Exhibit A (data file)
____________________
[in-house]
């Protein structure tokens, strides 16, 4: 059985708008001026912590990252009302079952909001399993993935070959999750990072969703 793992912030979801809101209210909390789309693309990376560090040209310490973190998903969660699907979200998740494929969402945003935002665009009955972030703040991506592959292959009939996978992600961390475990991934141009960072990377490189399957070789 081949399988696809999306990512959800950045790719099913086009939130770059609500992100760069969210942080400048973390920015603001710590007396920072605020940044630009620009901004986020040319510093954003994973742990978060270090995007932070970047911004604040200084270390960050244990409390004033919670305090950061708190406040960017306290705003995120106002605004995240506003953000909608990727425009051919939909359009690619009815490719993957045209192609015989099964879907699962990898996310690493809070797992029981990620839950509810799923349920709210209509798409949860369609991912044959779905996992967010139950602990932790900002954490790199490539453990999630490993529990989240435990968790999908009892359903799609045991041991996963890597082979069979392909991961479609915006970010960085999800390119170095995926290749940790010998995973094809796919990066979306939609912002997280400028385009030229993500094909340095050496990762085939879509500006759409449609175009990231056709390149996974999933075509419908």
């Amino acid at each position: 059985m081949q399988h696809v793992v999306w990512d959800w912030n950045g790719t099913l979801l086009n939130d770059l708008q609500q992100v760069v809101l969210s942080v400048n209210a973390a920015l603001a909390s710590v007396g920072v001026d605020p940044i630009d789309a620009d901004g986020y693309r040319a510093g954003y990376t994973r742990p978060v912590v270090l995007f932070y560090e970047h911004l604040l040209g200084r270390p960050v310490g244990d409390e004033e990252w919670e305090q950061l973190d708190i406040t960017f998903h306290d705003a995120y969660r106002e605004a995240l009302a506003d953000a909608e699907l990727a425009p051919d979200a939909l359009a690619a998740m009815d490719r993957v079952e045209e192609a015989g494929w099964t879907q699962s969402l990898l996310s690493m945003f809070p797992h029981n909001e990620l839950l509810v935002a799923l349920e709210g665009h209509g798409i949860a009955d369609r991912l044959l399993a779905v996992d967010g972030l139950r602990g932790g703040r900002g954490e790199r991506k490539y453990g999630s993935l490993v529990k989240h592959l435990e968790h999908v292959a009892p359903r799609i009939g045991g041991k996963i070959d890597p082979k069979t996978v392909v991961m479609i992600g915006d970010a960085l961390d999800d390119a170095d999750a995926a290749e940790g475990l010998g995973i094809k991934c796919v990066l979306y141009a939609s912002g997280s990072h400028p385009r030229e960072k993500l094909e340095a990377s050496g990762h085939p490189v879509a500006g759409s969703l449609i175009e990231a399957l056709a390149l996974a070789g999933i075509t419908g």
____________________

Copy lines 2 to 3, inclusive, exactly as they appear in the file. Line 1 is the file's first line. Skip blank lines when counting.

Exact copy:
């Protein structure tokens, strides 16, 4: 059985708008001026912590990252009302079952909001399993993935070959999750990072969703 793992912030979801809101209210909390789309693309990376560090040209310490973190998903969660699907979200998740494929969402945003935002665009009955972030703040991506592959292959009939996978992600961390475990991934141009960072990377490189399957070789 081949399988696809999306990512959800950045790719099913086009939130770059609500992100760069969210942080400048973390920015603001710590007396920072605020940044630009620009901004986020040319510093954003994973742990978060270090995007932070970047911004604040200084270390960050244990409390004033919670305090950061708190406040960017306290705003995120106002605004995240506003953000909608990727425009051919939909359009690619009815490719993957045209192609015989099964879907699962990898996310690493809070797992029981990620839950509810799923349920709210209509798409949860369609991912044959779905996992967010139950602990932790900002954490790199490539453990999630490993529990989240435990968790999908009892359903799609045991041991996963890597082979069979392909991961479609915006970010960085999800390119170095995926290749940790010998995973094809796919990066979306939609912002997280400028385009030229993500094909340095050496990762085939879509500006759409449609175009990231056709390149996974999933075509419908």
């Amino acid at each position: 059985m081949q399988h696809v793992v999306w990512d959800w912030n950045g790719t099913l979801l086009n939130d770059l708008q609500q992100v760069v809101l969210s942080v400048n209210a973390a920015l603001a909390s710590v007396g920072v001026d605020p940044i630009d789309a620009d901004g986020y693309r040319a510093g954003y990376t994973r742990p978060v912590v270090l995007f932070y560090e970047h911004l604040l040209g200084r270390p960050v310490g244990d409390e004033e990252w919670e305090q950061l973190d708190i406040t960017f998903h306290d705003a995120y969660r106002e605004a995240l009302a506003d953000a909608e699907l990727a425009p051919d979200a939909l359009a690619a998740m009815d490719r993957v079952e045209e192609a015989g494929w099964t879907q699962s969402l990898l996310s690493m945003f809070p797992h029981n909001e990620l839950l509810v935002a799923l349920e709210g665009h209509g798409i949860a009955d369609r991912l044959l399993a779905v996992d967010g972030l139950r602990g932790g703040r900002g954490e790199r991506k490539y453990g999630s993935l490993v529990k989240h592959l435990e968790h999908v292959a009892p359903r799609i009939g045991g041991k996963i070959d890597p082979k069979t996978v392909v991961m479609i992600g915006d970010a960085l961390d999800d390119a170095d999750a995926a290749e940790g475990l010998g995973i094809k991934c796919v990066l979306y141009a939609s912002g997280s990072h400028p385009r030229e960072k993500l094909e340095a990377s050496g990762h085939p490189v879509a500006g759409s969703l449609i175009e990231a399957l056709a390149l996974a070789g999933i075509t419908g």